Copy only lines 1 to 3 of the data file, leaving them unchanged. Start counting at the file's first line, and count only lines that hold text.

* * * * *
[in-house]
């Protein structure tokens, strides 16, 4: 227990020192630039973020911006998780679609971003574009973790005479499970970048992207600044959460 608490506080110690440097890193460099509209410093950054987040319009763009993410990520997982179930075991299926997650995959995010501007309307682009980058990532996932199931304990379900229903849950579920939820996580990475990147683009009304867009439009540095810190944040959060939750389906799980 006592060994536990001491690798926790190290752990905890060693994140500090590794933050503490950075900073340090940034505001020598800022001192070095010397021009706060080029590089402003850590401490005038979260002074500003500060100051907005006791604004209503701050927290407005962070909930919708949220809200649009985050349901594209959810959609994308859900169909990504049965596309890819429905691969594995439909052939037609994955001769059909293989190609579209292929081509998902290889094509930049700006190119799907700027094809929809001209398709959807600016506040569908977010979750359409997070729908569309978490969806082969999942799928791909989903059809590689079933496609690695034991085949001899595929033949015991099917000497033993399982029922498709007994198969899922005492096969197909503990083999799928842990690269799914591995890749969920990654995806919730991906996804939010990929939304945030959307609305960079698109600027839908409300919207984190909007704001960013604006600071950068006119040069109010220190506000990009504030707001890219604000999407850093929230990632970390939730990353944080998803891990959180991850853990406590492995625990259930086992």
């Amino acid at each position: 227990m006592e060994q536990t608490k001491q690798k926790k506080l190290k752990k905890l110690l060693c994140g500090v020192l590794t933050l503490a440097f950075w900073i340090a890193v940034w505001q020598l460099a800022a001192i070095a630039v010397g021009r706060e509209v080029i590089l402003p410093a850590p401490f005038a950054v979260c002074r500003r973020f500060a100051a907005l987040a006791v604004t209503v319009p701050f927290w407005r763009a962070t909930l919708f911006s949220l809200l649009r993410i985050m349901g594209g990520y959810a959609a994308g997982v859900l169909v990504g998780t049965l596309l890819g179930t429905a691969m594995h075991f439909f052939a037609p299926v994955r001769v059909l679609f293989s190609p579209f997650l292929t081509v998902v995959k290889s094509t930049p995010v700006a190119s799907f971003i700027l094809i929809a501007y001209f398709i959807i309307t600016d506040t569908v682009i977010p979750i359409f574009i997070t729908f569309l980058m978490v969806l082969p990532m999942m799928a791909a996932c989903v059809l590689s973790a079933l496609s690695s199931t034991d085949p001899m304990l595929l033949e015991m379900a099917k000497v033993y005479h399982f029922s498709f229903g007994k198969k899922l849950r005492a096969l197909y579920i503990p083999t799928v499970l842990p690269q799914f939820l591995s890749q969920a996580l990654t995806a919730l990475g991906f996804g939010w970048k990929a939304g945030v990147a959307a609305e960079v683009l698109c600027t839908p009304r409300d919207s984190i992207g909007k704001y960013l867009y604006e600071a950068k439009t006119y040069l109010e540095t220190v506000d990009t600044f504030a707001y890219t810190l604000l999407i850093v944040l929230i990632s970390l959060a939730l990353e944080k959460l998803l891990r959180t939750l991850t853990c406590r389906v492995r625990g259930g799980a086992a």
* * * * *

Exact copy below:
[in-house]
């Protein structure tokens, strides 16, 4: 227990020192630039973020911006998780679609971003574009973790005479499970970048992207600044959460 608490506080110690440097890193460099509209410093950054987040319009763009993410990520997982179930075991299926997650995959995010501007309307682009980058990532996932199931304990379900229903849950579920939820996580990475990147683009009304867009439009540095810190944040959060939750389906799980 006592060994536990001491690798926790190290752990905890060693994140500090590794933050503490950075900073340090940034505001020598800022001192070095010397021009706060080029590089402003850590401490005038979260002074500003500060100051907005006791604004209503701050927290407005962070909930919708949220809200649009985050349901594209959810959609994308859900169909990504049965596309890819429905691969594995439909052939037609994955001769059909293989190609579209292929081509998902290889094509930049700006190119799907700027094809929809001209398709959807600016506040569908977010979750359409997070729908569309978490969806082969999942799928791909989903059809590689079933496609690695034991085949001899595929033949015991099917000497033993399982029922498709007994198969899922005492096969197909503990083999799928842990690269799914591995890749969920990654995806919730991906996804939010990929939304945030959307609305960079698109600027839908409300919207984190909007704001960013604006600071950068006119040069109010220190506000990009504030707001890219604000999407850093929230990632970390939730990353944080998803891990959180991850853990406590492995625990259930086992």
């Amino acid at each position: 227990m006592e060994q536990t608490k001491q690798k926790k506080l190290k752990k905890l110690l060693c994140g500090v020192l590794t933050l503490a440097f950075w900073i340090a890193v940034w505001q020598l460099a800022a001192i070095a630039v010397g021009r706060e509209v080029i590089l402003p410093a850590p401490f005038a950054v979260c002074r500003r973020f500060a100051a907005l987040a006791v604004t209503v319009p701050f927290w407005r763009a962070t909930l919708f911006s949220l809200l649009r993410i985050m349901g594209g990520y959810a959609a994308g997982v859900l169909v990504g998780t049965l596309l890819g179930t429905a691969m594995h075991f439909f052939a037609p299926v994955r001769v059909l679609f293989s190609p579209f997650l292929t081509v998902v995959k290889s094509t930049p995010v700006a190119s799907f971003i700027l094809i929809a501007y001209f398709i959807i309307t600016d506040t569908v682009i977010p979750i359409f574009i997070t729908f569309l980058m978490v969806l082969p990532m999942m799928a791909a996932c989903v059809l590689s973790a079933l496609s690695s199931t034991d085949p001899m304990l595929l033949e015991m379900a099917k000497v033993y005479h399982f029922s498709f229903g007994k198969k899922l849950r005492a096969l197909y579920i503990p083999t799928v499970l842990p690269q799914f939820l591995s890749q969920a996580l990654t995806a919730l990475g991906f996804g939010w970048k990929a939304g945030v990147a959307a609305e960079v683009l698109c600027t839908p009304r409300d919207s984190i992207g909007k704001y960013l867009y604006e600071a950068k439009t006119y040069l109010e540095t220190v506000d990009t600044f504030a707001y890219t810190l604000l999407i850093v944040l929230i990632s970390l959060a939730l990353e944080k959460l998803l891990r959180t939750l991850t853990c406590r389906v492995r625990g259930g799980a086992a």